Document Detail

Title: FR-DCC-02 - Construction Readiness Assessment for Productivity Improvement
Publication Date: 12/1/2018
Product Type: Final Report
Status: Tool
Pages: 82
Quantitatively determines what qualifies a project as "construction-ready" to help project teams improve and sustain the readiness level of their projects. Includes the Construction Readiness Assessment (CRA) Tool, a Microsoft® Excel-based means of capturing responses to 228 defined factors, then using weighting to calculate a single, unified score that easily presents how construction-ready a project is.

NOTE: This publication's accompanying beta software is a proof of concept and is available for informational purposes only.

By downloading or purchasing this publication, you understand and accept that its accompanying software may stop opening or running properly on future platforms and is not supported or maintained by CII.

Both the publication and its software are protected by applicable copyright restrictions as set forth by CII.

Any party interested in adapting this software is invited to contact CII Associate Director for Deployment to discuss licensing.
Order Now  


Due to the competitive construction market and the omnipresent pressures of time and money on large-scale projects, project teams often launch into construction without taking time to adequately assess their construction readiness. As such, numerous projects begin construction before they are ready to do so, leading to poor productivity across project activities and unsatisfactory project performance. In addition, some other teams may delay too long past the point of construction readiness, incurring other problems, due to a lack of clarity in definition of construction readiness in today’s construction market.

In an effort to tackle this industry-wide problem, the Downstream and Chemicals Sector Committee selected “Construction Readiness Assessment for Productivity Improvement” to be one of its first funded research teams. The goal of this research is to quantitatively determine what qualifies a project as “construction-ready” while assisting project teams to improve and sustain the readiness level of their projects.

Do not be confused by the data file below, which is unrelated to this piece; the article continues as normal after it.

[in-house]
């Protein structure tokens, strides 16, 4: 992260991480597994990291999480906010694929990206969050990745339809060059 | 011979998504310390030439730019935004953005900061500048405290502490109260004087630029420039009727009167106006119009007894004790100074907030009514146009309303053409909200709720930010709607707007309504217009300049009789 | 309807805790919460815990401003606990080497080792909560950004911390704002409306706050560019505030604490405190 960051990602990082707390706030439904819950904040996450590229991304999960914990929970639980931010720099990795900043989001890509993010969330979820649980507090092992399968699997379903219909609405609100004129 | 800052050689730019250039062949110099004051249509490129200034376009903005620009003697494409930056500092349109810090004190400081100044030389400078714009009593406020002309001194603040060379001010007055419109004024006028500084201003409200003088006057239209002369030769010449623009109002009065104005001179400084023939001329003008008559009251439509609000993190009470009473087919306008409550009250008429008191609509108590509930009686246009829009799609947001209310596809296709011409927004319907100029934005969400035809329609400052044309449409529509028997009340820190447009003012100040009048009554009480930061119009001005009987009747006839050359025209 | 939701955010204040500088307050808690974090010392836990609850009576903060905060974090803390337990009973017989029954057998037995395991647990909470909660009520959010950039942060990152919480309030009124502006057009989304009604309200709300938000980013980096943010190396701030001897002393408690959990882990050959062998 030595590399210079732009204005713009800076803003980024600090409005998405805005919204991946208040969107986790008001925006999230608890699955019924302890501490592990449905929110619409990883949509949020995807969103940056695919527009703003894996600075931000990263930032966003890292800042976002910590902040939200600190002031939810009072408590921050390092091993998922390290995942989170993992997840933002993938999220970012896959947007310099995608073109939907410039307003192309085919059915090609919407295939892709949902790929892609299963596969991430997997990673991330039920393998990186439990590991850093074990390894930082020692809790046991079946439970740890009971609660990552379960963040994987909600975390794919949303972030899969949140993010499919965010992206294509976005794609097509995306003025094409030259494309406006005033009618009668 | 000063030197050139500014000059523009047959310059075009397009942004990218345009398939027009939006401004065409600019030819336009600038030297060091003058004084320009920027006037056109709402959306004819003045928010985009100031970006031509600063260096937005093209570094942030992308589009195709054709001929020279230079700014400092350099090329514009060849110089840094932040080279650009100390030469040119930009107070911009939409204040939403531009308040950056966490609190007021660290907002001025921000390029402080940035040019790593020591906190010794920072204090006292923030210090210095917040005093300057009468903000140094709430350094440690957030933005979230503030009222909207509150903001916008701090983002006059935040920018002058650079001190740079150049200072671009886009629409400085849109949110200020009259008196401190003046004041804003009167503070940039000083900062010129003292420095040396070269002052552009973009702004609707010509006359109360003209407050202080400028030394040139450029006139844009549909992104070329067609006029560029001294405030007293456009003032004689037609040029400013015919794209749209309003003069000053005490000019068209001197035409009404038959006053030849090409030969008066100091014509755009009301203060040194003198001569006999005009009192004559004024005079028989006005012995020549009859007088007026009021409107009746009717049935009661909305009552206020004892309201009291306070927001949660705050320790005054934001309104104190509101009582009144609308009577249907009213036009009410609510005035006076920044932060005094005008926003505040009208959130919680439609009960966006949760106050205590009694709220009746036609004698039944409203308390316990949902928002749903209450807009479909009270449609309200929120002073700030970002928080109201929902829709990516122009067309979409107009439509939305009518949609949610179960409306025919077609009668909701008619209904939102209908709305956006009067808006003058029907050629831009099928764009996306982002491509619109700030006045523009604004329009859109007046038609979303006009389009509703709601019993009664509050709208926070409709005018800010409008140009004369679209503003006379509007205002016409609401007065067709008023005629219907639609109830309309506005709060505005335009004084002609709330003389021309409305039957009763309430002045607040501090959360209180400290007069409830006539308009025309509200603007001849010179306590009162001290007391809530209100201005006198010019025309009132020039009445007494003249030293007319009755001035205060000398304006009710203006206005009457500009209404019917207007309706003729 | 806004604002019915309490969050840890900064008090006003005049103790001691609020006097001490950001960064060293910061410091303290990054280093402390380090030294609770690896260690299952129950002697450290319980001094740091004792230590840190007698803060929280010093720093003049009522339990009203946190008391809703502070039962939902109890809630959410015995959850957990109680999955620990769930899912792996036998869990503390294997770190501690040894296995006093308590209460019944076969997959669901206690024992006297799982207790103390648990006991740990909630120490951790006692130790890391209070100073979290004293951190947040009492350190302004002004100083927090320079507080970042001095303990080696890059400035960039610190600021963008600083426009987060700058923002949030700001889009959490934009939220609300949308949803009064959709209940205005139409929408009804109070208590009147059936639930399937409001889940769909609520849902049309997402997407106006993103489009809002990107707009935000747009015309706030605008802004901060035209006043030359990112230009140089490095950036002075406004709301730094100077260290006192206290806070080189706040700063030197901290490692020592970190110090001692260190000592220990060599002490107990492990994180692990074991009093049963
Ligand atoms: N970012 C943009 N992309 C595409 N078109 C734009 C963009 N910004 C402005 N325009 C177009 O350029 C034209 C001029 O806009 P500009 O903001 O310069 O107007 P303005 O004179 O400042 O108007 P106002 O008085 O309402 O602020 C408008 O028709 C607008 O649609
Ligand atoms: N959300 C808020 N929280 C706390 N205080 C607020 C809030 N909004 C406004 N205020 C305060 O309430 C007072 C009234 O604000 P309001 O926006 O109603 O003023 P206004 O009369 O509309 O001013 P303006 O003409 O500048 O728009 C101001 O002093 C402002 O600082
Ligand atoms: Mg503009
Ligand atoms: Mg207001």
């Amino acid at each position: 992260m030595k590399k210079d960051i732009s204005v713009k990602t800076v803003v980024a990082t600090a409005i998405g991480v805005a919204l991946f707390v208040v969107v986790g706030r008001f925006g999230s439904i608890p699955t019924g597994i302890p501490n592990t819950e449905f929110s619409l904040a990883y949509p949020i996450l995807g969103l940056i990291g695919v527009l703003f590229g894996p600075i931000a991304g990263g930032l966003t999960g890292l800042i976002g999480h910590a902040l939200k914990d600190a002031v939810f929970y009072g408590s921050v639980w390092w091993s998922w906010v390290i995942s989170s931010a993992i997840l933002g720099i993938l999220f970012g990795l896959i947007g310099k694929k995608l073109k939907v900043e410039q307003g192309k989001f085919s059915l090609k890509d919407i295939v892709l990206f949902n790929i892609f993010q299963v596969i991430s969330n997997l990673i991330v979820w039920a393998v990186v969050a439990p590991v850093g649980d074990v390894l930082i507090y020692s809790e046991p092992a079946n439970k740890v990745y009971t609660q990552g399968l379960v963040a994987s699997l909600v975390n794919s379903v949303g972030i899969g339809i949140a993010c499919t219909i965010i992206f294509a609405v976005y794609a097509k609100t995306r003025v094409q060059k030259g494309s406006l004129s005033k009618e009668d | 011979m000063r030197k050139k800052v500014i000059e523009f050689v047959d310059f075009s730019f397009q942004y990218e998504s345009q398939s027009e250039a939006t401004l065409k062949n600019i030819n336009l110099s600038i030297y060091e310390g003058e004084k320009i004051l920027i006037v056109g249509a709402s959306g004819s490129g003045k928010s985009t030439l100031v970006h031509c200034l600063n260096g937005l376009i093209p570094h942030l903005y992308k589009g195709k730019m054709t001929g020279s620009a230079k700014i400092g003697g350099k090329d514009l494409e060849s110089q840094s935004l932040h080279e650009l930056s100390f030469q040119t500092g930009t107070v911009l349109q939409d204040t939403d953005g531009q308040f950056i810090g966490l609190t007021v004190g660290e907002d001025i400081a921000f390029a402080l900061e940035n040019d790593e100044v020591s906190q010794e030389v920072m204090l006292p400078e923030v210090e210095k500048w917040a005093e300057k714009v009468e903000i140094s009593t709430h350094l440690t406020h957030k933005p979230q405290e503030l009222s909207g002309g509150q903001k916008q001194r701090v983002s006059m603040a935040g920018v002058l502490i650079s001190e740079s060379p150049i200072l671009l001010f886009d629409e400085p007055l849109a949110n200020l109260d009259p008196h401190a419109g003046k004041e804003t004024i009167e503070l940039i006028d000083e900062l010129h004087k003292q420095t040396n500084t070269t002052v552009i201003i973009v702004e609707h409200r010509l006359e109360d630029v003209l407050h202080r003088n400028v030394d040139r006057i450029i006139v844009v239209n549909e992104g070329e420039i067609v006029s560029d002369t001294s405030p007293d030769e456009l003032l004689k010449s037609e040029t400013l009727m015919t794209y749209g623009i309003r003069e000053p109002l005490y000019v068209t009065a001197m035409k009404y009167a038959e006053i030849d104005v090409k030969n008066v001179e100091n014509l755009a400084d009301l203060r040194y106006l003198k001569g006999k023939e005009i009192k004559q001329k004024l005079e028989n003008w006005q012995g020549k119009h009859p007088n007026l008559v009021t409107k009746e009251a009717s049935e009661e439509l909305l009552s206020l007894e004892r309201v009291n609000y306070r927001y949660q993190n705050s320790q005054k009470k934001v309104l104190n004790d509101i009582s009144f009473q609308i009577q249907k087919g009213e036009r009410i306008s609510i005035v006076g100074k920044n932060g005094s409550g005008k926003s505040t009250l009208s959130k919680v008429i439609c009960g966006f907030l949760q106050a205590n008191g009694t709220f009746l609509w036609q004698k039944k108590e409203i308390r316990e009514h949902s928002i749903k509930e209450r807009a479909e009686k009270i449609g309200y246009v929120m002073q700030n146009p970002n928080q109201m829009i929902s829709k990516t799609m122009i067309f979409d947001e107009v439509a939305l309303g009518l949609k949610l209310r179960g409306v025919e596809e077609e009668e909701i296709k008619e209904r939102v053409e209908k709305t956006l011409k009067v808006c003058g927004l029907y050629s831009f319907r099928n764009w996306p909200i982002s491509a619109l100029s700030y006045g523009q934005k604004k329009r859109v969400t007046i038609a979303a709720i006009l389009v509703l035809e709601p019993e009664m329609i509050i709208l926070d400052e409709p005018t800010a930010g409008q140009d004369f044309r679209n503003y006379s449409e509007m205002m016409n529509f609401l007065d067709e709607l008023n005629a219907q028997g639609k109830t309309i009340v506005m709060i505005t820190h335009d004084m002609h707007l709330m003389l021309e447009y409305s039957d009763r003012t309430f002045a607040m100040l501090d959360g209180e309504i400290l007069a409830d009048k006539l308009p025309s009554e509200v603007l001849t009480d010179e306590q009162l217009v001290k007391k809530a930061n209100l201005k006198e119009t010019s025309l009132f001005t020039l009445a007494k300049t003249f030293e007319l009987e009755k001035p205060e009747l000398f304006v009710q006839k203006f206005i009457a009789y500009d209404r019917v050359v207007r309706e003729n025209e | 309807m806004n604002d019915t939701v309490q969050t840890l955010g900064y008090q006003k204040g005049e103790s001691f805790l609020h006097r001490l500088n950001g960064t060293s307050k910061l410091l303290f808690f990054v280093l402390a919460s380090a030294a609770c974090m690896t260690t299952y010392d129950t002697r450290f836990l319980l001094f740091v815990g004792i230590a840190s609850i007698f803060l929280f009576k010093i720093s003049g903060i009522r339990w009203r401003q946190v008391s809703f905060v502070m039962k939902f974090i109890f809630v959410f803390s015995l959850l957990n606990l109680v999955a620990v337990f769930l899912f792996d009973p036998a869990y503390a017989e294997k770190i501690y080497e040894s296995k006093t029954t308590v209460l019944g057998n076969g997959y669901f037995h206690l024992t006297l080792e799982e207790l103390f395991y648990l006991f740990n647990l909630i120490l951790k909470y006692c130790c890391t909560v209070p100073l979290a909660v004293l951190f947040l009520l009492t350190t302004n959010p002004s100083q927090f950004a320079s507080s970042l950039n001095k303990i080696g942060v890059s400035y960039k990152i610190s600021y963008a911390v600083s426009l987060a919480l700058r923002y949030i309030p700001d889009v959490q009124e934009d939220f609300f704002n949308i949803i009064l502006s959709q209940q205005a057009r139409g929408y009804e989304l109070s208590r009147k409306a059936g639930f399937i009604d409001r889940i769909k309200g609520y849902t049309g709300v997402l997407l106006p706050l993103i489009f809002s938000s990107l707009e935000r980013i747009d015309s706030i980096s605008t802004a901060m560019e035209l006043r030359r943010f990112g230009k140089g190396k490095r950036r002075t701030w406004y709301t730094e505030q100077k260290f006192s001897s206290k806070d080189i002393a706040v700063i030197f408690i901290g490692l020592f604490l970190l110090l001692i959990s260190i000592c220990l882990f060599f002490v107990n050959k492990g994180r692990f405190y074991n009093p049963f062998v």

In pursuit of these research goals, RT-DCC-02 (hereafter referred to as “the research team”), derived 228 readiness factors from members’ industry expertise, the extant body of literature concerning construction readiness, and the current state of the practice in terms of construction readiness. These factors were further divided into 15 categories, including Project Team, Engineering, Planning, and Stakeholder Management. Once the factors were identified, a comprehensive survey was developed which collected data from 80 projects. These projects were divided into two sets:

  • 41 projects that were Construction-Ready (CR)
  • 39 projects were Construction-Not-Ready (CNR).

The next step was to determine the relative importance of the factors. Using the collected data, the team developed mathematical and statistical models to weight each factor, facilitating their comparison and the determination of importance.

The following factors had the highest weights in differentiating CR from CNR projects:

  • Engineering factors – factors related to the development process of Issued-For-Construction (IFC) drawings
  • Project Team factors – factors related to forming a multidisciplinary skilled team
  • Planning factors – factors related to accounting for projects’ hold points and handoffs.

From these weights, the Construction Readiness Score (CRS) is computed. This single, unified metric allows the easy comparison of a project to itself over time (i.e., is this project becoming more ready through the actions of the project team) or to other projects executed by a company (i.e., is this project more or less ready than previously performed projects). The score is calculated by the Construction Readiness Assessment Tool (CRA), which not only calculates the CRS but also compares it to data-defined benchmarks for readiness as well as user-defined project goals. The CRA also identifies leverage areas that a project team may use to improve their readiness or maintain it over a project’s duration.